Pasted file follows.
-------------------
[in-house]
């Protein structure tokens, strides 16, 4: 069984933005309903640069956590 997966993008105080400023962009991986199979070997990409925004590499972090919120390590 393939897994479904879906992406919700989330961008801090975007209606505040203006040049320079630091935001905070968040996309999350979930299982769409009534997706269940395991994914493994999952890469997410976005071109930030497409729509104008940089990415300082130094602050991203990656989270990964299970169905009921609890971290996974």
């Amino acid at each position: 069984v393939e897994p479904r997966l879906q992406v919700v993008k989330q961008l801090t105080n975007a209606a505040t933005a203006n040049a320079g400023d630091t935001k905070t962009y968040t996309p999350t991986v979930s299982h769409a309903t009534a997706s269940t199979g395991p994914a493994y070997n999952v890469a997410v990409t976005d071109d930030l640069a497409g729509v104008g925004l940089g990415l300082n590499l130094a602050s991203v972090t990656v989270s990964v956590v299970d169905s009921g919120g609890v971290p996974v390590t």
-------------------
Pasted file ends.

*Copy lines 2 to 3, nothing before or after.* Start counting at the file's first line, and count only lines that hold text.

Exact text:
């Protein structure tokens, strides 16, 4: 069984933005309903640069956590 997966993008105080400023962009991986199979070997990409925004590499972090919120390590 393939897994479904879906992406919700989330961008801090975007209606505040203006040049320079630091935001905070968040996309999350979930299982769409009534997706269940395991994914493994999952890469997410976005071109930030497409729509104008940089990415300082130094602050991203990656989270990964299970169905009921609890971290996974």
């Amino acid at each position: 069984v393939e897994p479904r997966l879906q992406v919700v993008k989330q961008l801090t105080n975007a209606a505040t933005a203006n040049a320079g400023d630091t935001k905070t962009y968040t996309p999350t991986v979930s299982h769409a309903t009534a997706s269940t199979g395991p994914a493994y070997n999952v890469a997410v990409t976005d071109d930030l640069a497409g729509v104008g925004l940089g990415l300082n590499l130094a602050s991203v972090t990656v989270s990964v956590v299970d169905s009921g919120g609890v971290p996974v390590t």